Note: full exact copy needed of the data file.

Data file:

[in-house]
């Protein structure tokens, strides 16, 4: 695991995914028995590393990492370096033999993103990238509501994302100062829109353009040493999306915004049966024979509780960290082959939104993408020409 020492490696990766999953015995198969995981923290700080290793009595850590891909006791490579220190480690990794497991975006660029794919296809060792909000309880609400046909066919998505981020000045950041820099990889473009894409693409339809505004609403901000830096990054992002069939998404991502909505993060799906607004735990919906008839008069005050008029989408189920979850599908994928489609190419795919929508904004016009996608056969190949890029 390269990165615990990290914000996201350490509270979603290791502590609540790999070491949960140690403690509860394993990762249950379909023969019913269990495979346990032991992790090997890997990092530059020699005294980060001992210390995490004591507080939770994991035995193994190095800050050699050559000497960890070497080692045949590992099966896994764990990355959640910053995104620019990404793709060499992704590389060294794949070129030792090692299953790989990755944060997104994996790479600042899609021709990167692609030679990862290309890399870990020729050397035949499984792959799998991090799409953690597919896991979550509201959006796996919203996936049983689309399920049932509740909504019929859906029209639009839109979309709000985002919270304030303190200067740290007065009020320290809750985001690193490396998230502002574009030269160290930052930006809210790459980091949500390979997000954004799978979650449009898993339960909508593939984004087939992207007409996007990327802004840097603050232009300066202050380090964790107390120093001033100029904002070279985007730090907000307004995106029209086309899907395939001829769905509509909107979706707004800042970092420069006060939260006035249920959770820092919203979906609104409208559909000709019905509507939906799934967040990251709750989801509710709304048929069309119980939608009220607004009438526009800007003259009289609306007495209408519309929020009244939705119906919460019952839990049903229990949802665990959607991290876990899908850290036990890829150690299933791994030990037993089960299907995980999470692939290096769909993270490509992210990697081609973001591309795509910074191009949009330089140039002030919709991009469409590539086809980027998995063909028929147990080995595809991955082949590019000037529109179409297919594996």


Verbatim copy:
[in-house]
């Protein structure tokens, strides 16, 4: 695991995914028995590393990492370096033999993103990238509501994302100062829109353009040493999306915004049966024979509780960290082959939104993408020409 020492490696990766999953015995198969995981923290700080290793009595850590891909006791490579220190480690990794497991975006660029794919296809060792909000309880609400046909066919998505981020000045950041820099990889473009894409693409339809505004609403901000830096990054992002069939998404991502909505993060799906607004735990919906008839008069005050008029989408189920979850599908994928489609190419795919929508904004016009996608056969190949890029 390269990165615990990290914000996201350490509270979603290791502590609540790999070491949960140690403690509860394993990762249950379909023969019913269990495979346990032991992790090997890997990092530059020699005294980060001992210390995490004591507080939770994991035995193994190095800050050699050559000497960890070497080692045949590992099966896994764990990355959640910053995104620019990404793709060499992704590389060294794949070129030792090692299953790989990755944060997104994996790479600042899609021709990167692609030679990862290309890399870990020729050397035949499984792959799998991090799409953690597919896991979550509201959006796996919203996936049983689309399920049932509740909504019929859906029209639009839109979309709000985002919270304030303190200067740290007065009020320290809750985001690193490396998230502002574009030269160290930052930006809210790459980091949500390979997000954004799978979650449009898993339960909508593939984004087939992207007409996007990327802004840097603050232009300066202050380090964790107390120093001033100029904002070279985007730090907000307004995106029209086309899907395939001829769905509509909107979706707004800042970092420069006060939260006035249920959770820092919203979906609104409208559909000709019905509507939906799934967040990251709750989801509710709304048929069309119980939608009220607004009438526009800007003259009289609306007495209408519309929020009244939705119906919460019952839990049903229990949802665990959607991290876990899908850290036990890829150690299933791994030990037993089960299907995980999470692939290096769909993270490509992210990697081609973001591309795509910074191009949009330089140039002030919709991009469409590539086809980027998995063909028929147990080995595809991955082949590019000037529109179409297919594996």